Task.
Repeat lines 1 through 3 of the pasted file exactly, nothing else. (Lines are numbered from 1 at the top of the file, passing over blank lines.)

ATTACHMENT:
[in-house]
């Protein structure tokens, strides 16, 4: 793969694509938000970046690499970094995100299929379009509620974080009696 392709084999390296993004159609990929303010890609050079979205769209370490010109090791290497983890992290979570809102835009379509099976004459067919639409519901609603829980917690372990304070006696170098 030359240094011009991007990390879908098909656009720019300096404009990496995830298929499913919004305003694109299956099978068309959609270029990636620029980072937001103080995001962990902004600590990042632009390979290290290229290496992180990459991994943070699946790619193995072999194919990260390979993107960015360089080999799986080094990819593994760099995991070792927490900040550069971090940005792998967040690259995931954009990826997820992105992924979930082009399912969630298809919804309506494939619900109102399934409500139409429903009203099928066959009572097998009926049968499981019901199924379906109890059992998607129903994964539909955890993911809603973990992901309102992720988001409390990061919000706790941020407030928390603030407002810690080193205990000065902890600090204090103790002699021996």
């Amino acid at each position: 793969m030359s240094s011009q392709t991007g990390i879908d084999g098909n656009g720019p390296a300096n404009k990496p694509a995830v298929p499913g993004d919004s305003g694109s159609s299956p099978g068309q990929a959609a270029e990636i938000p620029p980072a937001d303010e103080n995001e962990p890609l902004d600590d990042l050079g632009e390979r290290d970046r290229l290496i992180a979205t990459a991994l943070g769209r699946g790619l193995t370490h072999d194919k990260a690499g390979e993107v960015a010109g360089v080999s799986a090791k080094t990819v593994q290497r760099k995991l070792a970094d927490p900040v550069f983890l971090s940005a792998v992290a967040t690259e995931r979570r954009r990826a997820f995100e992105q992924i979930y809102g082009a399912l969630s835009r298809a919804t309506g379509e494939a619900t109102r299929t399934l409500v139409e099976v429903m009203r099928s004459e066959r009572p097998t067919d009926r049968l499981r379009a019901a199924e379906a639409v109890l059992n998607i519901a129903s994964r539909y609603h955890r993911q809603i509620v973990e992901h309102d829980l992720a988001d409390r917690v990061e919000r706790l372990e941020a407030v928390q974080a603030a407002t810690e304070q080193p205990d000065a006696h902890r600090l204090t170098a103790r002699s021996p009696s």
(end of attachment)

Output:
[in-house]
């Protein structure tokens, strides 16, 4: 793969694509938000970046690499970094995100299929379009509620974080009696 392709084999390296993004159609990929303010890609050079979205769209370490010109090791290497983890992290979570809102835009379509099976004459067919639409519901609603829980917690372990304070006696170098 030359240094011009991007990390879908098909656009720019300096404009990496995830298929499913919004305003694109299956099978068309959609270029990636620029980072937001103080995001962990902004600590990042632009390979290290290229290496992180990459991994943070699946790619193995072999194919990260390979993107960015360089080999799986080094990819593994760099995991070792927490900040550069971090940005792998967040690259995931954009990826997820992105992924979930082009399912969630298809919804309506494939619900109102399934409500139409429903009203099928066959009572097998009926049968499981019901199924379906109890059992998607129903994964539909955890993911809603973990992901309102992720988001409390990061919000706790941020407030928390603030407002810690080193205990000065902890600090204090103790002699021996």
């Amino acid at each position: 793969m030359s240094s011009q392709t991007g990390i879908d084999g098909n656009g720019p390296a300096n404009k990496p694509a995830v298929p499913g993004d919004s305003g694109s159609s299956p099978g068309q990929a959609a270029e990636i938000p620029p980072a937001d303010e103080n995001e962990p890609l902004d600590d990042l050079g632009e390979r290290d970046r290229l290496i992180a979205t990459a991994l943070g769209r699946g790619l193995t370490h072999d194919k990260a690499g390979e993107v960015a010109g360089v080999s799986a090791k080094t990819v593994q290497r760099k995991l070792a970094d927490p900040v550069f983890l971090s940005a792998v992290a967040t690259e995931r979570r954009r990826a997820f995100e992105q992924i979930y809102g082009a399912l969630s835009r298809a919804t309506g379509e494939a619900t109102r299929t399934l409500v139409e099976v429903m009203r099928s004459e066959r009572p097998t067919d009926r049968l499981r379009a019901a199924e379906a639409v109890l059992n998607i519901a129903s994964r539909y609603h955890r993911q809603i509620v973990e992901h309102d829980l992720a988001d409390r917690v990061e919000r706790l372990e941020a407030v928390q974080a603030a407002t810690e304070q080193p205990d000065a006696h902890r600090l204090t170098a103790r002699s021996p009696s």